Students in the Rhetoric Stage have become independent thinkers and have naturally developed a concern about how they are perceived by others. Our Rhetoric curriculum focuses on giving students the tools they need to effectively communicate with and persuade an audience, whether a small group of peers, a panel of judges, or an auditorium packed with listeners of all ages. We encourage our students to draw on the facts they memorized during the Grammar Stage and to apply the logical thinking skills acquired during the Dialectic Stage in order to exercise and develop further skills in debate, apologetics, essay writing, speech, and drama. Before receiving their diplomas, they must complete the Senior Thesis assignment, the capstone of a Caldwell Academy education. Each Senior must research and defend an arguable thesis both in a paper submitted in class and in an oral presentation before a panel of professionals whose respective backgrounds allow them to challenge and evaluate the effectiveness of the student’s presentation.

Subject integration is part of the classical methodology at Caldwell Academy in Greensboro, NC


While the Trivium is the framework for Caldwell’s classical Christian instruction, the content of our instruction is the means by which we cultivate a love for wisdom and virtue in each student’s mind, body, and heart, all under the Lordship of Jesus Christ. The content allows students to enter what is known as the Great Conversation, delving into works that have withstood the test of time so that our young scholars are able to rest on the shoulders of those who have gone before us. This means that we intentionally read the best that literature and history have to offer, not tossing aside great works from ages past, but instead valuing them for what they teach us. Our studies also focus on the Liberal Arts and Sciences, emphasizing a well-rounded study of math and science, history and literature, foreign language – including Latin studies from the Grammar through the Rhetoric years – along with theology and the arts, with emphasis on all disciplines and no particular specialization at an early age. Through this traditional study of the Liberal Arts, a great emphasis is placed on reading primary (original) texts and developing communication skills, including research, writing, and speaking. We further seek to incorporate an interdisciplinary approach to our content, whereby all subjects are integrated rather than compartmentalized as is so often the case in modern education.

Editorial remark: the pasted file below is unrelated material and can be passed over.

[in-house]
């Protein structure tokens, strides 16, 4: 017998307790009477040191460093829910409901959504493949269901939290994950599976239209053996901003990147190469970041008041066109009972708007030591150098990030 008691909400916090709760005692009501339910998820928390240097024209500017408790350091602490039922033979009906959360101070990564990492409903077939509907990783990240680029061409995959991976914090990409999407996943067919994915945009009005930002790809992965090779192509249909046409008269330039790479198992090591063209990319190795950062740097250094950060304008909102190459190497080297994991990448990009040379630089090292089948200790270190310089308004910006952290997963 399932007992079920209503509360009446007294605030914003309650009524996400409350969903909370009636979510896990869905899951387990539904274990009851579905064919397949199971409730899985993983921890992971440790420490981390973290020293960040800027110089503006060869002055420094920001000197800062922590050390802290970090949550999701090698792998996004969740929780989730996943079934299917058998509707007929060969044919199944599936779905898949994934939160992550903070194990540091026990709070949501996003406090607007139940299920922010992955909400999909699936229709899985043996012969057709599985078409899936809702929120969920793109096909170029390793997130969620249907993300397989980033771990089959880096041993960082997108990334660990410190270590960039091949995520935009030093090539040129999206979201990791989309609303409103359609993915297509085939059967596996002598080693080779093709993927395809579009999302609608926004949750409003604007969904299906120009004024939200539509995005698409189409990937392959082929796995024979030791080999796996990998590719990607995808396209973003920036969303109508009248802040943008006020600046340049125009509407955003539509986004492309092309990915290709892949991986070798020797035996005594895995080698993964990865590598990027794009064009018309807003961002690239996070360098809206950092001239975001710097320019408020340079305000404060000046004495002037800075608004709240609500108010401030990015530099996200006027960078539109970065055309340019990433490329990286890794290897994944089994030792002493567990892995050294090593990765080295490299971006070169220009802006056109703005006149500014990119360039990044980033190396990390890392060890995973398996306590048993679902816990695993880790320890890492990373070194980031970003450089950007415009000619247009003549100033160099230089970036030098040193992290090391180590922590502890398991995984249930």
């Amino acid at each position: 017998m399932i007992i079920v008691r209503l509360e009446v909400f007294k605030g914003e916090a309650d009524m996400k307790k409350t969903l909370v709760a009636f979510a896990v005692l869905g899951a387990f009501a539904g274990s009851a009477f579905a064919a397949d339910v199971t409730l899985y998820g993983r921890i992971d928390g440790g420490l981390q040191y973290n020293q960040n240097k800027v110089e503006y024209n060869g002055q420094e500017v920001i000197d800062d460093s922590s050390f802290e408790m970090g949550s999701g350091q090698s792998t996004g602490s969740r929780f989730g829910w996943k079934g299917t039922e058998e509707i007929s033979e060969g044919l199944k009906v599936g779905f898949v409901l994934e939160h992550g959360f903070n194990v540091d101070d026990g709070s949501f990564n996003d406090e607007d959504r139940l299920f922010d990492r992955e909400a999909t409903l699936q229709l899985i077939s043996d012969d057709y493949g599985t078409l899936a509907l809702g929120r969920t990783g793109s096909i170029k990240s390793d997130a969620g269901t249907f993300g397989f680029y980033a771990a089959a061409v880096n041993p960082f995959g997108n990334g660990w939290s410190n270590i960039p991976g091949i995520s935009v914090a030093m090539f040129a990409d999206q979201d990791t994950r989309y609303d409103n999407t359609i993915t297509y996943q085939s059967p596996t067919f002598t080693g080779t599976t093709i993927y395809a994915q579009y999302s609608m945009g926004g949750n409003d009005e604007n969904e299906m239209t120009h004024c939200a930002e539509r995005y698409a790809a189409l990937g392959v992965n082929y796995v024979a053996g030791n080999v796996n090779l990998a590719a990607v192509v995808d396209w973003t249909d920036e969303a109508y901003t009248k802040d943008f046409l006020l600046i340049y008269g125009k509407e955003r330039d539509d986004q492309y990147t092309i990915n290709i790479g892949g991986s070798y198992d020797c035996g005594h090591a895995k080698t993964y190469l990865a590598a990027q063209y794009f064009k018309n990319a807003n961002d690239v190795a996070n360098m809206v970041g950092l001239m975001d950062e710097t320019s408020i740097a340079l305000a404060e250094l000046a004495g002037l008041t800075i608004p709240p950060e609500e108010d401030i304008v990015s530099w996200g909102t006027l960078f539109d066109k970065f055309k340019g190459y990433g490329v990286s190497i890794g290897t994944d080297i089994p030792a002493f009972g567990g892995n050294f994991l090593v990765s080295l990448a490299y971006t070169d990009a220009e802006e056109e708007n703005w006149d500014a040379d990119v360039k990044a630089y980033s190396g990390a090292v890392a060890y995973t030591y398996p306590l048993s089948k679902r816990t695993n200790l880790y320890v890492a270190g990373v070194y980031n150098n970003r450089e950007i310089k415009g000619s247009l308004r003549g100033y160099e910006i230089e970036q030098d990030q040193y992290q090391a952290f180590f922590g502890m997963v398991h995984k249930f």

Teachers are mentors at Caldwell Academy, a PK-12 Classical Christian School in Greensboro, NC.

The Teacher as Mentor

Another key to our classical Christian approach to education is disposition, or the teacher as mentor. We believe in Socrates’ notion that education is not the filling of a bucket but the lighting of a fire, and that is best accomplished through teachers who have a love for lifelong learning and a desire to mentor students in their area of expertise. Our teachers do not merely regard their work as vocational training, but rather look to set a moral compass as ideas are contemplated, enabling them to shepherd the heart and nurture the soul. They encourage students to think critically and deeply and to seek Christ in every facet of their world. They consider Christ’s teaching of His disciples as they look to cultivate wisdom and virtue by nourishing the soul on truth, beauty, and goodness.

Preparing for life at Caldwell Academy in Greensboro, NC.

Preparing for Life at its Best

The outcome of all of this, we pray, is young men and women who are lifelong learners, who are creative problem solvers, who can think outside the box, who can develop a rational argument, and who can communicate eloquently and winsomely – across the disciplines of mathematics and science, history and literature, theology and the fine arts. We prepare our students to flourish, to pursue the life of the mind, to engage the culture and develop their understanding of the world around them, to delight in the joys of God’s creation, and to faithfully follow Jesus Christ. Our ultimate goal is for all of our students to develop more fully in becoming who they were made to be.